Review: The world has long needed more Fiona Apple. An artist with a relatively slim body of work - 'Fetch...' is only her fifth album since debuting in 1999 - nevertheless her impact on music has been significant, spending a quarter century within corridors of the industry itself. Moreover, she represents all that's right about the business' uncompromising eccentricities, although sadly this now serves to remind us of all that's been lost in the sanitised and corporatised 21st Century model. Few who remember her MTV Video Music awards acceptance speech, calling bullshit on an entire industry, will be surprised at this latest work, then. From erogenous piano numbers, to percussion played with the bones of a dog, it's hardly by-numbers, never safe, and always on her own terms. Employing background clatter, worksong rhythms and alternative acoustic rock, the finished article is well worth the wait.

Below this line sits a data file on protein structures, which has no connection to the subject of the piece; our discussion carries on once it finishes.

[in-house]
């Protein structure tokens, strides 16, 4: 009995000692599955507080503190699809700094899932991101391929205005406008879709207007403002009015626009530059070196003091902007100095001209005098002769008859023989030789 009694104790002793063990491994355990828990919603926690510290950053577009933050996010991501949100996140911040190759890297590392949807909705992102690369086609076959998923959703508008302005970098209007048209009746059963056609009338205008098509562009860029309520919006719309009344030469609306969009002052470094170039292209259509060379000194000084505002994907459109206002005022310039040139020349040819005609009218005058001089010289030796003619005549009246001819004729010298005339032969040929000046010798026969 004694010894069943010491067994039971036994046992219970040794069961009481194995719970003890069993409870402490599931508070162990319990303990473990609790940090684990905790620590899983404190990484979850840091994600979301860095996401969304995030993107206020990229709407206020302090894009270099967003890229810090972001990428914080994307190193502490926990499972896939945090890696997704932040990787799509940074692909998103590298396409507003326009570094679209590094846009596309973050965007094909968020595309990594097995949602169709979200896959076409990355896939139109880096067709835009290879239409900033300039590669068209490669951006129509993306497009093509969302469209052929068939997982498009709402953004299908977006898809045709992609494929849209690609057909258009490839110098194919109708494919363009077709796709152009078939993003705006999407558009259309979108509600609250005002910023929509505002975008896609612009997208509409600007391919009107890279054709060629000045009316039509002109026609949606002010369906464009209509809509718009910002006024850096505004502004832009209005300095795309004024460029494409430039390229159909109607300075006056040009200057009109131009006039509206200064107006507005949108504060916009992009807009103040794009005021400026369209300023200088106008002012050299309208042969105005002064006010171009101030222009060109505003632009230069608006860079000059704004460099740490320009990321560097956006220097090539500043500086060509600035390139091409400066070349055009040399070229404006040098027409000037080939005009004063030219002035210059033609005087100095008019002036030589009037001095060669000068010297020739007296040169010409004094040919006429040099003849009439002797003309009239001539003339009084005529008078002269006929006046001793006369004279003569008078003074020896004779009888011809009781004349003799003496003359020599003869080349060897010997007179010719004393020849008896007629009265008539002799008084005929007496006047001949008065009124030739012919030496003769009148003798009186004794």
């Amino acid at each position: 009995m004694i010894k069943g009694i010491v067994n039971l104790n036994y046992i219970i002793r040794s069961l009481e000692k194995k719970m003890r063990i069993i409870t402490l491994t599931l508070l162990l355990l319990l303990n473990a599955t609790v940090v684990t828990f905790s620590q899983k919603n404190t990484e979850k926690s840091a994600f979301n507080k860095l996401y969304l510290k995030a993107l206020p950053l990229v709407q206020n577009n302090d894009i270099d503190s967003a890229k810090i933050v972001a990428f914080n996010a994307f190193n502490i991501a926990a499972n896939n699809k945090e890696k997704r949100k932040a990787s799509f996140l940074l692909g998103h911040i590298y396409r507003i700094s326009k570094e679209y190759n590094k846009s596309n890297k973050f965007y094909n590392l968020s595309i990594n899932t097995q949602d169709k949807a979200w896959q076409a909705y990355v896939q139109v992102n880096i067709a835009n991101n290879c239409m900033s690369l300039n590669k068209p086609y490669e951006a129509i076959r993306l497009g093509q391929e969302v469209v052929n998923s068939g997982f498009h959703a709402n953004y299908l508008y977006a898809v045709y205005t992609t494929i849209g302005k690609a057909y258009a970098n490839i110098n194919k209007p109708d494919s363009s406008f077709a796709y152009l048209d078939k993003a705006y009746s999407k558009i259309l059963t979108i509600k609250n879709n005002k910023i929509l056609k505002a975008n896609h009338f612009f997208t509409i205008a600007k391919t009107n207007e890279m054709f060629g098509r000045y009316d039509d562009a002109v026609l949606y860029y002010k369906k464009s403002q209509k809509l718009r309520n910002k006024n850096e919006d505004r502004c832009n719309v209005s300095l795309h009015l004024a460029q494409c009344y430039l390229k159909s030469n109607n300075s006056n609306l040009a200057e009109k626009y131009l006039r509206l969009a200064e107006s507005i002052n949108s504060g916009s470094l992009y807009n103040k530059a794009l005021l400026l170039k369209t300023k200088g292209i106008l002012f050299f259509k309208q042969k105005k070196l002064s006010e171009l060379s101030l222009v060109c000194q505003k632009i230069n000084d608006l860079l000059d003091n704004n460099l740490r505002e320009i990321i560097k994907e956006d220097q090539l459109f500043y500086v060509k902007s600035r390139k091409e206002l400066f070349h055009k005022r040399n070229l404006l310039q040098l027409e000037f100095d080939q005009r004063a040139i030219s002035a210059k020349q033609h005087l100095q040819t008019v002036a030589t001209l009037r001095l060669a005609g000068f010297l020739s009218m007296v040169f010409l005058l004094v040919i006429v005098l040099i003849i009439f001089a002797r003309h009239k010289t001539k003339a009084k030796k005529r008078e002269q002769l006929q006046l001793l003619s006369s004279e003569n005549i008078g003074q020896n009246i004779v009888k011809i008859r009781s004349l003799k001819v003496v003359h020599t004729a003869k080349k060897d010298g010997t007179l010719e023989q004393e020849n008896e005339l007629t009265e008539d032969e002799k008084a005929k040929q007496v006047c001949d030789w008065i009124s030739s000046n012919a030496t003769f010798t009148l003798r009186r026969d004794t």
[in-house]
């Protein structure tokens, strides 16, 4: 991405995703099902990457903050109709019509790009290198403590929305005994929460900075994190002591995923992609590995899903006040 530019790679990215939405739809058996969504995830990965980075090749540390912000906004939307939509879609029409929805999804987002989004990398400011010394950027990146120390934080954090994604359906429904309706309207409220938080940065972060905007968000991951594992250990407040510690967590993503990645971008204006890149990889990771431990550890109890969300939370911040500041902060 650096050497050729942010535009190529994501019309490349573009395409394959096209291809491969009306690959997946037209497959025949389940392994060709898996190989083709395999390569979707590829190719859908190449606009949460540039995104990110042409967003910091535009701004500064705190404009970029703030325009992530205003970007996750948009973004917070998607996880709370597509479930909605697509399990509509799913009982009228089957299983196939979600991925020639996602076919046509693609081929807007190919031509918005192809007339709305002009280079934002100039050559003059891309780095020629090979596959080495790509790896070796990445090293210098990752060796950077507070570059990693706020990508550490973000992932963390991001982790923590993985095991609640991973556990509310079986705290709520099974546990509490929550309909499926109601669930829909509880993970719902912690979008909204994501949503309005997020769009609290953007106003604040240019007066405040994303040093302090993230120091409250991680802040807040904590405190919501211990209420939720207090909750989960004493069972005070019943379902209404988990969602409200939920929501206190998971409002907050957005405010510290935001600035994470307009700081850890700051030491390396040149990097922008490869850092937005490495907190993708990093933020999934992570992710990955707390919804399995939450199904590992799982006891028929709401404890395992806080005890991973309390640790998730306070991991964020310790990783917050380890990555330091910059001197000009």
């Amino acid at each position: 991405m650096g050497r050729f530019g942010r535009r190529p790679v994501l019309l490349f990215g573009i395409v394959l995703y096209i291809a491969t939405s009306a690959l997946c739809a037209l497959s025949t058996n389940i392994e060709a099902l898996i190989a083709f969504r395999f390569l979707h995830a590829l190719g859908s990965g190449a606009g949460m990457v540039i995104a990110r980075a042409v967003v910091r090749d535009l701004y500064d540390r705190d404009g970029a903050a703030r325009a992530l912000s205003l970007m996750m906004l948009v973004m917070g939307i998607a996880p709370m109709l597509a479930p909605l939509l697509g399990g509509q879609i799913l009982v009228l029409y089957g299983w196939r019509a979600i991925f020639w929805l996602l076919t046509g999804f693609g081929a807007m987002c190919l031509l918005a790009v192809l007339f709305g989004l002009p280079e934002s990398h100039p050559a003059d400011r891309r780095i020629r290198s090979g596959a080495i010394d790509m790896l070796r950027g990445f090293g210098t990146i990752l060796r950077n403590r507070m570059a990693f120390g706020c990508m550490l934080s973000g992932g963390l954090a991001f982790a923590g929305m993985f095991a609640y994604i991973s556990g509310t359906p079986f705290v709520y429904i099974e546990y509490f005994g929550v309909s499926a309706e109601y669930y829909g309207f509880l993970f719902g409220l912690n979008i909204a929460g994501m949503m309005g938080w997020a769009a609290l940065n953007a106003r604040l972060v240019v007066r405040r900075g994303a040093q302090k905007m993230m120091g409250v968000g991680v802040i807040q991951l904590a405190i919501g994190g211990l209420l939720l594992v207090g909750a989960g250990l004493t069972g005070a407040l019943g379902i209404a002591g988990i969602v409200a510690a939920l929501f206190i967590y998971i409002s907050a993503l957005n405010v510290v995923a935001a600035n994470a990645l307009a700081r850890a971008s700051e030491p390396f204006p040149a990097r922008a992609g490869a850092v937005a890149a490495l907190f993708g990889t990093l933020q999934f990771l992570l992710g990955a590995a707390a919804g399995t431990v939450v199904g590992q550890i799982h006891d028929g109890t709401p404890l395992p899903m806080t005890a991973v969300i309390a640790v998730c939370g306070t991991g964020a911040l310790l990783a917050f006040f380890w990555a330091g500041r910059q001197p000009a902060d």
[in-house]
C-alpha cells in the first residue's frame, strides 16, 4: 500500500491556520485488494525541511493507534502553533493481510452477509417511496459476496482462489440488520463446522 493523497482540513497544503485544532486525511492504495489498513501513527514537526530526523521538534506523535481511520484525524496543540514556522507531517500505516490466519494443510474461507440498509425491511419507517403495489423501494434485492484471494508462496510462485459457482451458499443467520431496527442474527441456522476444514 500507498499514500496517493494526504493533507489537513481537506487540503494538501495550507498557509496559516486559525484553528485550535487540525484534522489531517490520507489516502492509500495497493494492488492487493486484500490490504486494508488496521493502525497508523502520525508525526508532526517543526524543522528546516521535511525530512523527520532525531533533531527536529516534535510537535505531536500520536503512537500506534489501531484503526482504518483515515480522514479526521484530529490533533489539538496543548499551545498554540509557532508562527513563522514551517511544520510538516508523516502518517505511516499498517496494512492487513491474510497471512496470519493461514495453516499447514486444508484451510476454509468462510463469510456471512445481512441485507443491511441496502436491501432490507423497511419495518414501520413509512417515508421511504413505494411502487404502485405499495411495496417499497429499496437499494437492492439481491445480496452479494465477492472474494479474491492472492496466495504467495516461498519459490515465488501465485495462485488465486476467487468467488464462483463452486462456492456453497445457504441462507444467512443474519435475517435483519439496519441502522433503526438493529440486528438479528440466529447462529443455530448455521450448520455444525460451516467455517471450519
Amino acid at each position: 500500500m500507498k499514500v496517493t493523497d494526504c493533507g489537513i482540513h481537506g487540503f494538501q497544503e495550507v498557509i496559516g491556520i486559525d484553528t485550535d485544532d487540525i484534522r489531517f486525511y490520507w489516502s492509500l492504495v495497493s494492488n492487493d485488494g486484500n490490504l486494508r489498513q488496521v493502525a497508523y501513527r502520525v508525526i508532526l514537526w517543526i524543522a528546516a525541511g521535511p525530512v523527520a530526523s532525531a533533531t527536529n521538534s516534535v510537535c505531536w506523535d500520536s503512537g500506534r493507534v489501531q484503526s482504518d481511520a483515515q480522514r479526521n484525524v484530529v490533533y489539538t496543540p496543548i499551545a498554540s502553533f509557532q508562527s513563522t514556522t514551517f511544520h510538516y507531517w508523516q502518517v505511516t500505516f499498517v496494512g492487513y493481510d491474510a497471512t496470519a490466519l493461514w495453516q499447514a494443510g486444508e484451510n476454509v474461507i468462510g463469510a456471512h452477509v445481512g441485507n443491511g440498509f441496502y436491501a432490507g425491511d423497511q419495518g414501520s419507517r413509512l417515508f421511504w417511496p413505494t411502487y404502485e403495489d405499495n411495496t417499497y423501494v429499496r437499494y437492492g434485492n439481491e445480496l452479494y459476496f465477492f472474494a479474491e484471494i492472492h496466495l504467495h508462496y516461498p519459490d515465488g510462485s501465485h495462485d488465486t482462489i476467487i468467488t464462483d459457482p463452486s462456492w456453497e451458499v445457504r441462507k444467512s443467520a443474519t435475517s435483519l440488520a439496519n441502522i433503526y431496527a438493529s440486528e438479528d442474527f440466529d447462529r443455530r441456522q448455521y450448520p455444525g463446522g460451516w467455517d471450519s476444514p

Review: On her fifth album, and first new set since 2012, Fiona Apple has not so much torn up the rule book but cremated it and scattered the ashes over a wide distance. Where once she concentrated on delivering melodic songs inspired by the greats of 60s and 70s rock and pop, "Fetch The Bolt Cutters" sees her craft instinctive rhythms and bluesy musical backdrops out of all manner of found sounds and home recordings (including, somewhat bizarrely, the barks and woofs of five different dogs). Throw in sharp lyrics delivered in a mixture of screams, sweet singing, freestyle improvisation and rapping, and you have a wildly original and hugely enjoyable set that defiantly showcases the artist's new-found experimental credentials.